Once the gate is open the operator then guides the truck back,
the driver gives a ticket to the ground helper that will take a sample if necessary, next he will walk to the ramp and begin unloading his trailer via remote control.
The sugar beets are carried up the piler by conveyor belts, tumbled over rollers to knock of excess dirt, and another conveyor belt onto the boom carries them to the pile.
When the truck is done unloading they move forward to get back their dirt,
the operator has lowered the ramp and signals them to move back so they have room to make the turn, they go back to the scale house to be weighed again and then dump their dirt. The ground crew cleans up any beets that fell out of the truck and the next truck starts the process over again. Around midnight when there is a change in drivers we shut down one piler to clean it and then do the other one. So you can see it isn't rocket science but you are on your feet alot, it's dirty and it can be cold.
The first week we had 2 pilers open and had 3 growers but by the end of the week things slowed down to one major grower so piler 2 was shut down and half of the crew moved to a different location.
One morning when we got off work we went to the fields to actually see how the beets were harvested.
Below is one single beet. It is kind of hard to tell but the beet grows half in the ground and half out.
The defoliator first passes the rows cutting off the green leaves, once this is done the beets have to be harvested.
Then the trucks are pulled through the field by a tractor especially if the fields are muddy such as the day we went. The harvest is then pulled into position by another tractor plucking the beets out of the ground spinning them around separating the green tops then sending them up the shoot and then depositing them in the trailer. Then timing has to be just right to get the truck evenly filled. Once we saw this we understood why some of the trucks come to the piling station almost overloaded.
Once back from the fields we stopped back at the piling station so I could get this picture of the beets.
After the first week of work the beets we first piled were being loaded into trucks and hauled to the processing plant in Sidney. We would have liked to tour the plant but at this time they didn't allow it.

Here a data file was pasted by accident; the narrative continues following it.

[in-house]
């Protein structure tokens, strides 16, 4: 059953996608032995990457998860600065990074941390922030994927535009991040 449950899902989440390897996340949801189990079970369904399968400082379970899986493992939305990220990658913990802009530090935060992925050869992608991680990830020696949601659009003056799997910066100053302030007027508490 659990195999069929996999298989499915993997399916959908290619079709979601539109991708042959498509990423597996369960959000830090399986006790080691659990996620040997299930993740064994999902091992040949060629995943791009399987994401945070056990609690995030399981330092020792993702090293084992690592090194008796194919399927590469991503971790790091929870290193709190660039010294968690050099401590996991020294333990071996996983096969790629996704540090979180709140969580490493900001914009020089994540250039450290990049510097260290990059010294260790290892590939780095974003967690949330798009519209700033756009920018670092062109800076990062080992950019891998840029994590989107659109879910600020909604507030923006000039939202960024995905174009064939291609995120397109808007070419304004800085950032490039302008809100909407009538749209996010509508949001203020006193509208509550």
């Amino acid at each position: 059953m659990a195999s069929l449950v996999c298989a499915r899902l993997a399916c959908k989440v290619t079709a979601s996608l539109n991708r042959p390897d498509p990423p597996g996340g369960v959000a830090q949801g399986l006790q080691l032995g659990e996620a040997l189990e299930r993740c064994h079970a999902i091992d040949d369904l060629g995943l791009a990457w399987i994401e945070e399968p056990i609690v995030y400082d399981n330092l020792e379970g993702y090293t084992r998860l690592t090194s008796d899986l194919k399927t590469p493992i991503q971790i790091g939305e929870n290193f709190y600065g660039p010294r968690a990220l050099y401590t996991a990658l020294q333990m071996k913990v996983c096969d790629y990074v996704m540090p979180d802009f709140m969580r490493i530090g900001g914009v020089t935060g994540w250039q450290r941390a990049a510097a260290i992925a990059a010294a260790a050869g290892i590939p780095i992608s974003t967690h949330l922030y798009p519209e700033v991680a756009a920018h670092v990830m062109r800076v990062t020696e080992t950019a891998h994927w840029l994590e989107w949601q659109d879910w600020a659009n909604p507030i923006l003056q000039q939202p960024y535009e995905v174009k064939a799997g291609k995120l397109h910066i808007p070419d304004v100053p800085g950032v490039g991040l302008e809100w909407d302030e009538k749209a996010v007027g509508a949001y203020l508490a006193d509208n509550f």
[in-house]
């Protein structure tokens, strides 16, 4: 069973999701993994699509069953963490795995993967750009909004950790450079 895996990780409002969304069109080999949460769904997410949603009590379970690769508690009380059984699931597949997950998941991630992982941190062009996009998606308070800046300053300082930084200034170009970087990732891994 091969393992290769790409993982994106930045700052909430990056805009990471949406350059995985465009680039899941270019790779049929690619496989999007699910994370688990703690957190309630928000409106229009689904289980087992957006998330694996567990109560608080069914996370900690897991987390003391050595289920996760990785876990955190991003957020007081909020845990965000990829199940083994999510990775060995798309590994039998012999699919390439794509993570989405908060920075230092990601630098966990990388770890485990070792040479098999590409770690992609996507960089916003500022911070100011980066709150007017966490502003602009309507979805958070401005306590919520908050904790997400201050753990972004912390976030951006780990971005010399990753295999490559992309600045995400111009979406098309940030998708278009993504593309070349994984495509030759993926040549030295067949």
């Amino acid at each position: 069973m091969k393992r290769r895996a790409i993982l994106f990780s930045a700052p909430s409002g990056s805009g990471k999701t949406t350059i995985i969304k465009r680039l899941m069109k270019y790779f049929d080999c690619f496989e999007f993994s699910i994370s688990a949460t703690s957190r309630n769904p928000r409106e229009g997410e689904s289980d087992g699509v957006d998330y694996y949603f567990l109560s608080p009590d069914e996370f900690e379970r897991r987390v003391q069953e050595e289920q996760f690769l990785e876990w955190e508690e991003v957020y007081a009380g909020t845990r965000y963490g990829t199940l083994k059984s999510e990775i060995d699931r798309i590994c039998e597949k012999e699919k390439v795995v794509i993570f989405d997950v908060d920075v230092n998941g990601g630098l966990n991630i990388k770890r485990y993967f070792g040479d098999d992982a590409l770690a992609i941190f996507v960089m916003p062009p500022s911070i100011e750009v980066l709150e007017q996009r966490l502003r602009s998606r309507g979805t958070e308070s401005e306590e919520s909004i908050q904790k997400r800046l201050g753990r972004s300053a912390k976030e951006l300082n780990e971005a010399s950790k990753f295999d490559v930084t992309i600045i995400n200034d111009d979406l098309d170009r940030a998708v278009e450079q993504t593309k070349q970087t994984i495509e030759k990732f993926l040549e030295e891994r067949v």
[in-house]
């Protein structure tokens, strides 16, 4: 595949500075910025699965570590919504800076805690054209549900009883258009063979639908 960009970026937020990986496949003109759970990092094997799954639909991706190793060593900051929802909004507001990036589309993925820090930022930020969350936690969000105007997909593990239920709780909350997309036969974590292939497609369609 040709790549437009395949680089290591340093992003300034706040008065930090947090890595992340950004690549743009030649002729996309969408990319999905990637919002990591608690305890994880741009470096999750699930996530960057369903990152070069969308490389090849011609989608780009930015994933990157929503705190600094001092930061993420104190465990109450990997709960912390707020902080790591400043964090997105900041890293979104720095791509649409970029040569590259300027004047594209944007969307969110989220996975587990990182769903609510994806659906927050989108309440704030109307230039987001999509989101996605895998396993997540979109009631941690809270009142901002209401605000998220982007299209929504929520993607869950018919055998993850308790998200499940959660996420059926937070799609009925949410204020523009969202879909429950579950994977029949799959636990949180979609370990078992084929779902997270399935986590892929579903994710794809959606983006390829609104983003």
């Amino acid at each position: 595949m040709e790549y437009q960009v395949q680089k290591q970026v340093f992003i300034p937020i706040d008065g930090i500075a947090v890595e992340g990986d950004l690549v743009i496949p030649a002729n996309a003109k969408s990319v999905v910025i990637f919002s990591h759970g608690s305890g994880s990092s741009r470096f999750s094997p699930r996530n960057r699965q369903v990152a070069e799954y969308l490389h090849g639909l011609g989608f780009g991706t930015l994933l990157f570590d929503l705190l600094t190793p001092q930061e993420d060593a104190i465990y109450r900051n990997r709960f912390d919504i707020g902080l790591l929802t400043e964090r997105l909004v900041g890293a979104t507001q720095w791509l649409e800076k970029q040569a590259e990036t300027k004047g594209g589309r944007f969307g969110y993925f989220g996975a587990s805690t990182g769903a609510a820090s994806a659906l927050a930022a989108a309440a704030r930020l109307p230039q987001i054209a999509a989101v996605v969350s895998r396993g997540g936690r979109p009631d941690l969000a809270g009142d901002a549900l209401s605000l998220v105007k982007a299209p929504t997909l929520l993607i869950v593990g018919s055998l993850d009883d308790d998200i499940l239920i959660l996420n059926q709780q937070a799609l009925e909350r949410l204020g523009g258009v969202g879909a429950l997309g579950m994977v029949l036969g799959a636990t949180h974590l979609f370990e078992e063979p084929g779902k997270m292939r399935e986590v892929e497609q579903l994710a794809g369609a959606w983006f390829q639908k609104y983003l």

We worked with some nice folks and had a great time, sorry to say I didn't get a pic of everyone on night shift :(
Kathie (the comedian) who kept us in stitches, Ray her husband and Steve also know as Steve-O.
Ray was our bobcat operator so he was know as Ray Bob.
Me, first week ground crew and second week piler operator.
We worked 13 days or should I say nights and the job was complete. We were lucky to finish so quickly as other stations were delayed by the weather.
So there you have our experience at the Sugar Beet Harvest. It was a positive one and we would definitely do it again. In December we will receive a 3% bonus check and if we return next year it will be a 10% bonus. The company was great to work for so if you are looking for some fast cash in a short period of time and can deal with 12 hour shifts this could be the gig for you.
We stayed a few days after we were done to try and get back on a normal schedule and miss some rainy weather in ND. It felt good to remove the black plastic bags I had taped to windows blocking out the sunlight so we could sleep during the day.
So on Wednesday we pulled out of Culbertson heading west through ND. Passing the oil rigs we soon discovered sunflowers (which are the state flower of Kansas) drying in huge fields. ND ranks number one in U.S. sunflower production and produces 48% of all oilseed production. Just a bit of useless information that could come in handy if you were ever on Jeopardy. Anyway, we made it to Jamestown ND and boondocked in the Walmart parking lot. The next morning we got an early start and when we crossed the state line into Wisconsin our eyes were delighted by the beautiful fall colors, we haven't seen such beauty since we left NC. We stayed at the Moose Lodge in Eau Claire, Wisconsin. As always we received a warm welcome and to our surprise there was no camping fee. It was decided to stay here for a few days as we had driven hard for two long days. On Friday night they had an all you can eat fish fry and Saturday night it was an Oktoberfest meal. Both nights we returned to the rig with full bellies and happy memories of the nice folks we met. Oh, prior to Saturdays meal we visited some local farms just outside of town that had pumpkins and corn mazes. At one farm Mark spotted a pumpkin that he wanted to bring home!
We leave here tomorrow as the forecast is calling for snow!!!
Thanks for following our travels.